Dr Gabriel Sollberger
My laboratory wants to study how the interplay of different forms of cell death affects the clearance of infection as well as host pathology.
Neutrophils, the most abundant human leukocytes, undergo a special form of cell death, the formation of neutrophil extracellular traps (NETs), whereby the dying cells release their chromatin to the extracellular space. NETs can be beneficial, they are large structures, which capture extracellular pathogens and limit their spread. However, NETs can also lead to tissue damage and contribute to host pathology, such as thrombosis or the development of autoimmune disease. This dual nature suggests that, depending on the situation, both the activation as well as the inhibition of NET formation could be therapeutic targets.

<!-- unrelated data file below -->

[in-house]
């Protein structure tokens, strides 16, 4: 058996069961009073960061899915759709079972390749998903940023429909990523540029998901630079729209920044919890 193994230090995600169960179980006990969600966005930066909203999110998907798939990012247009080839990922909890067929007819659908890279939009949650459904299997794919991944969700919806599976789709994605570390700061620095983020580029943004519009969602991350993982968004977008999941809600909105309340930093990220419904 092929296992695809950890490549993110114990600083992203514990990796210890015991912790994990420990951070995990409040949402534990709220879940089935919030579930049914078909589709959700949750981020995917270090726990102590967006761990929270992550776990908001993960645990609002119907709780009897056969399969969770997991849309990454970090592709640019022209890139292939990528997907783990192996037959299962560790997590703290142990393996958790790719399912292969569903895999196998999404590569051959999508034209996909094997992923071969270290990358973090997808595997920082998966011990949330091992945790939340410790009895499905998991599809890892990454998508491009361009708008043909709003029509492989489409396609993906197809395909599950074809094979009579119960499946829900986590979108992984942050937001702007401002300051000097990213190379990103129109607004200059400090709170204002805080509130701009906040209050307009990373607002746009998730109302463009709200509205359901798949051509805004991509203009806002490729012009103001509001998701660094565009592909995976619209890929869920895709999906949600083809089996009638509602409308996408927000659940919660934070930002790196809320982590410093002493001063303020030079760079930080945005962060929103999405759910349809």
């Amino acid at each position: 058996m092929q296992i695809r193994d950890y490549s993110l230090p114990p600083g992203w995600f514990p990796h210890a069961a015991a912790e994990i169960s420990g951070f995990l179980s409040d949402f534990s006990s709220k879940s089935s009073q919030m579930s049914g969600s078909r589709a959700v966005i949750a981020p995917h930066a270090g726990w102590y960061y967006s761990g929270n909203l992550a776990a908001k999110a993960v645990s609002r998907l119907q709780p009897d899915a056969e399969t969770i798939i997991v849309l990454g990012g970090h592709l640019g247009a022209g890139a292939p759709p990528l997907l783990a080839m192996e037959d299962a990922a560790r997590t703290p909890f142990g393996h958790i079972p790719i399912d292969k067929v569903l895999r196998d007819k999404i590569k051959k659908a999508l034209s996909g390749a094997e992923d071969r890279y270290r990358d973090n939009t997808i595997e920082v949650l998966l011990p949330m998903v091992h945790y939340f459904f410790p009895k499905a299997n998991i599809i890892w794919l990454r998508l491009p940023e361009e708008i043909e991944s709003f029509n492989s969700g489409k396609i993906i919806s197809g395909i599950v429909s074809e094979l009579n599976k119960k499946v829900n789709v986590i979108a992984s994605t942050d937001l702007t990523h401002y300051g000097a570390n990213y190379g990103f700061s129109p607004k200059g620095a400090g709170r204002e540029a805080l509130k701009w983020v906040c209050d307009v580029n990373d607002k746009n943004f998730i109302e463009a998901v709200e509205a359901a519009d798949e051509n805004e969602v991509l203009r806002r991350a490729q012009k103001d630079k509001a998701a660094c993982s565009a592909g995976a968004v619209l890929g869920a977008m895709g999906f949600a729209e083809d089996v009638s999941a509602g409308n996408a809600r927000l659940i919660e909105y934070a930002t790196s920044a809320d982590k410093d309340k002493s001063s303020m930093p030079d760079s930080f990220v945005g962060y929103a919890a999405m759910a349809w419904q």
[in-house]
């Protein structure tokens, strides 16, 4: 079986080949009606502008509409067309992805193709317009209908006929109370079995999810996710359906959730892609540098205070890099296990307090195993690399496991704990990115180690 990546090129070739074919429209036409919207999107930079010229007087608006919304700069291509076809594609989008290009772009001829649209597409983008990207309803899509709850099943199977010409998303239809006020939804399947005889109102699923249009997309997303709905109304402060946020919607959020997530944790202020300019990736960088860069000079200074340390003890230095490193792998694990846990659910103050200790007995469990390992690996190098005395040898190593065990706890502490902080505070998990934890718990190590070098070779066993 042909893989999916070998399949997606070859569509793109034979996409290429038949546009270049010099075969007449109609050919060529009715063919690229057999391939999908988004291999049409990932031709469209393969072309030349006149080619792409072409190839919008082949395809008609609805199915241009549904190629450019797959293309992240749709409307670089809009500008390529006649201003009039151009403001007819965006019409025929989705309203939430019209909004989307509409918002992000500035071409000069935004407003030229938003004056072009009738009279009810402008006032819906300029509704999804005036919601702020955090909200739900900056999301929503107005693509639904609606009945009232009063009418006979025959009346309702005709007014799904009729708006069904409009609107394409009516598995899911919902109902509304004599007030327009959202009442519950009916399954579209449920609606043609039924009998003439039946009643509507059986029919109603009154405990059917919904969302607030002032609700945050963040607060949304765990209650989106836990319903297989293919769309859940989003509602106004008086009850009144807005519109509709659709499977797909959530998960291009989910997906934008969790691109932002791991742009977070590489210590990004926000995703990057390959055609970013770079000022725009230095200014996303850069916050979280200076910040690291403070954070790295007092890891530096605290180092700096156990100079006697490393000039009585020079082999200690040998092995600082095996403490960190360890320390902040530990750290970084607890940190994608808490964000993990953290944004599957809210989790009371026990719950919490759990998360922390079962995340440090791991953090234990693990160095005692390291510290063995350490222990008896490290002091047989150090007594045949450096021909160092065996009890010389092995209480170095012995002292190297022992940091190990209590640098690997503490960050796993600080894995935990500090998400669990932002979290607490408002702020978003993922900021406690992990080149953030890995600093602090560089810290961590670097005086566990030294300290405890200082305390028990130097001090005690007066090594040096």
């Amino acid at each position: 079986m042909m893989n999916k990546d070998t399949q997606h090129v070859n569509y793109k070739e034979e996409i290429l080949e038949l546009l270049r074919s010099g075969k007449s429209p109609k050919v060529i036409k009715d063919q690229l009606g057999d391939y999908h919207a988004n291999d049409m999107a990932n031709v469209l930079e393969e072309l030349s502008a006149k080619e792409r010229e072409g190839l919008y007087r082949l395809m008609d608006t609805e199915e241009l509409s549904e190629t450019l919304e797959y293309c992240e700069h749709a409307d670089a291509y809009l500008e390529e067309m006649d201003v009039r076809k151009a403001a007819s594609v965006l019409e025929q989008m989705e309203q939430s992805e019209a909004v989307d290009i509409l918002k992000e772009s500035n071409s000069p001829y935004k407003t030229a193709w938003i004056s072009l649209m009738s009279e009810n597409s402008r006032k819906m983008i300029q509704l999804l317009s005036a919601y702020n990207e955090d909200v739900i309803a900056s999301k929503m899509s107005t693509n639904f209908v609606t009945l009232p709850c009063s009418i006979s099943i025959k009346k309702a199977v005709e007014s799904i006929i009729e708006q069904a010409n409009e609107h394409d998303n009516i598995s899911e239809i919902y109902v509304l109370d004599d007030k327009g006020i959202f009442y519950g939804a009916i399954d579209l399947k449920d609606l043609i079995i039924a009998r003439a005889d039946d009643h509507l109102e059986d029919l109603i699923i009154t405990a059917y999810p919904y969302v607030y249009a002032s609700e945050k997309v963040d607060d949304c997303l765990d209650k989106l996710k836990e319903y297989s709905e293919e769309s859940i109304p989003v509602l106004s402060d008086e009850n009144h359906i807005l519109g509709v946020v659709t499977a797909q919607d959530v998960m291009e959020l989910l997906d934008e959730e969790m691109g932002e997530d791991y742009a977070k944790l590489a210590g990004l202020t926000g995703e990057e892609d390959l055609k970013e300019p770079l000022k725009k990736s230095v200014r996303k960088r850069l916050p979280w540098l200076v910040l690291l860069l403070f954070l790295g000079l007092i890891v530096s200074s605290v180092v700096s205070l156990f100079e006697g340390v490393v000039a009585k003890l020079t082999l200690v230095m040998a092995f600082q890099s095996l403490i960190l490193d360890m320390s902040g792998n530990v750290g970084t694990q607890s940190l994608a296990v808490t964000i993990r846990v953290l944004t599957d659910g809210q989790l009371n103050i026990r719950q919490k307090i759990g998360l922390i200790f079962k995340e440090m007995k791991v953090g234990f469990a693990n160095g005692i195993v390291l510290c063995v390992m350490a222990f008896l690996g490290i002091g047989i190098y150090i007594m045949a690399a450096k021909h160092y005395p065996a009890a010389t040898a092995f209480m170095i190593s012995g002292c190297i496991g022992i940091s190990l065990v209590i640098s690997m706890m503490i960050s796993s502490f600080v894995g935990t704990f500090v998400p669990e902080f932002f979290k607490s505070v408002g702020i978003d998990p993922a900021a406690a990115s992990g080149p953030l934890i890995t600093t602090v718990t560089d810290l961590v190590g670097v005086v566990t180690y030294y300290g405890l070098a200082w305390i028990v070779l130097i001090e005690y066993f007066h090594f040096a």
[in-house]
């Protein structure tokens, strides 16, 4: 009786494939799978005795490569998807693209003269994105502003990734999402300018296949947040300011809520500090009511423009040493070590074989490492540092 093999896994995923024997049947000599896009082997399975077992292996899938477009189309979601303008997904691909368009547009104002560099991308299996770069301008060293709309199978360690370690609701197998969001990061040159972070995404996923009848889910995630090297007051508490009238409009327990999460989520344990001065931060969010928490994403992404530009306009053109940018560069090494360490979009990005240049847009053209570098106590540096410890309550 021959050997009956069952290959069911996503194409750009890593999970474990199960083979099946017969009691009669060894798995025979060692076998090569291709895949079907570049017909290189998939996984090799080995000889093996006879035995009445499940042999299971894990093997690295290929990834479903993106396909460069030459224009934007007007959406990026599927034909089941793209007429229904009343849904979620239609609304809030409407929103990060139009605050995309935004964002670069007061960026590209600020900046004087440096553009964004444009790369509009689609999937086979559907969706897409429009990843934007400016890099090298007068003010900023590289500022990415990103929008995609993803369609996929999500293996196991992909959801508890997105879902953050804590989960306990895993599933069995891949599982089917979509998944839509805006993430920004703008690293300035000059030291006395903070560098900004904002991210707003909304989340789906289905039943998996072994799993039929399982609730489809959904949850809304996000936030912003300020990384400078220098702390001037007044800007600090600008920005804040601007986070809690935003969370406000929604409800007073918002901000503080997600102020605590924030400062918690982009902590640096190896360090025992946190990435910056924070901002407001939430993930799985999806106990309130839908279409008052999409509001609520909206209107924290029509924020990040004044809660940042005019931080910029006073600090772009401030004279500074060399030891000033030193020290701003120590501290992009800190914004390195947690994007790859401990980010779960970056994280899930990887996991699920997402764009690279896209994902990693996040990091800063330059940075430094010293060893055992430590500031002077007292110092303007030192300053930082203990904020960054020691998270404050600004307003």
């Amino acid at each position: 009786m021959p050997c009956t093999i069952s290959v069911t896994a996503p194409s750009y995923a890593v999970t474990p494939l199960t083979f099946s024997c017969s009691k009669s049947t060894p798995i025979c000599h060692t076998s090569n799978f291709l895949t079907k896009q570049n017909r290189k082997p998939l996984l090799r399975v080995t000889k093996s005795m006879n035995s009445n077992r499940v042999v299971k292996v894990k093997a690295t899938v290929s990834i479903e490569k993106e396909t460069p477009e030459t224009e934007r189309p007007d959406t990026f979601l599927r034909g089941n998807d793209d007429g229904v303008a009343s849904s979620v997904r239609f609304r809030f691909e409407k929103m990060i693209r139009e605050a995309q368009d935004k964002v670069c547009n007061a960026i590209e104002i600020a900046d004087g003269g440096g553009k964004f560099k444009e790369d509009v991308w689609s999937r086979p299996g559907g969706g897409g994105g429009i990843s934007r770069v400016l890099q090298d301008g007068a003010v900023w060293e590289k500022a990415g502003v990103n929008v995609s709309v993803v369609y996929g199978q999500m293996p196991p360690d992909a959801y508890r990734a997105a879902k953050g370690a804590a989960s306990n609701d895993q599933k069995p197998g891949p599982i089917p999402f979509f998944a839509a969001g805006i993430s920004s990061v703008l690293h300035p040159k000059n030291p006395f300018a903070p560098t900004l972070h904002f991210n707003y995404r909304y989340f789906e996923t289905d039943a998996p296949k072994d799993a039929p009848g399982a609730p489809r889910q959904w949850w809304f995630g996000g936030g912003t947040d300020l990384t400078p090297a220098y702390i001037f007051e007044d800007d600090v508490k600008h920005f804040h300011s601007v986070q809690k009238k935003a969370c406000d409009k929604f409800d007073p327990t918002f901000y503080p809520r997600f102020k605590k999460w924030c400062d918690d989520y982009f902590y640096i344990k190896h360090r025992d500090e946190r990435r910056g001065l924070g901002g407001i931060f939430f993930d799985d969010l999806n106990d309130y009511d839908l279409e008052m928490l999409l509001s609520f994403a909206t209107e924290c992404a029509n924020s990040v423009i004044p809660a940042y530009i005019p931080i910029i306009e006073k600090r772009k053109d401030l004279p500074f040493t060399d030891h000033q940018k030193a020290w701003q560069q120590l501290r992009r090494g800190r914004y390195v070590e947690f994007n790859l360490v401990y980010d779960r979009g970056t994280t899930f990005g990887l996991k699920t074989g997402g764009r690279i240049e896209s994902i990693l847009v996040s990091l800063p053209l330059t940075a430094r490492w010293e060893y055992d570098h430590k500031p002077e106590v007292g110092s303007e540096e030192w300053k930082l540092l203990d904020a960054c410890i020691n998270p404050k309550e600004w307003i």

Focusing on human neutrophils and using cell biological techniques, we want to understand the molecular pathways underlying NET formation. We subsequently want to modulate these pathways and use multicellular systems to study the impact of NETs and other forms of immune cell death on inflammation and pathology.